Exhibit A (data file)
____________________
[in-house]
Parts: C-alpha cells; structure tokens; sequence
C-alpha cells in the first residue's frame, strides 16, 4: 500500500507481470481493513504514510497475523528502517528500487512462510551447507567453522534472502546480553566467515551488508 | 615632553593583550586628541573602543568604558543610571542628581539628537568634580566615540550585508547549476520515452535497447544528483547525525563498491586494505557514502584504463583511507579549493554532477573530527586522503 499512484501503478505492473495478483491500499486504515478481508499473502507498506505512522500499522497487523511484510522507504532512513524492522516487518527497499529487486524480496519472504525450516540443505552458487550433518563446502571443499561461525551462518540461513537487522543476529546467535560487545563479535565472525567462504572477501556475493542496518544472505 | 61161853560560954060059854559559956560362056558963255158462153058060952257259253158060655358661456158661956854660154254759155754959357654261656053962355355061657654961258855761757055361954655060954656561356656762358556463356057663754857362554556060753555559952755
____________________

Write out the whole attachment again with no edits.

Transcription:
[in-house]
Parts: C-alpha cells; structure tokens; sequence
C-alpha cells in the first residue's frame, strides 16, 4: 500500500507481470481493513504514510497475523528502517528500487512462510551447507567453522534472502546480553566467515551488508 | 615632553593583550586628541573602543568604558543610571542628581539628537568634580566615540550585508547549476520515452535497447544528483547525525563498491586494505557514502584504463583511507579549493554532477573530527586522503 499512484501503478505492473495478483491500499486504515478481508499473502507498506505512522500499522497487523511484510522507504532512513524492522516487518527497499529487486524480496519472504525450516540443505552458487550433518563446502571443499561461525551462518540461513537487522543476529546467535560487545563479535565472525567462504572477501556475493542496518544472505 | 61161853560560954060059854559559956560362056558963255158462153058060952257259253158060655358661456158661956854660154254759155754959357654261656053962355355061657654961258855761757055361954655060954656561356656762358556463356057663754857362554556060753555559952755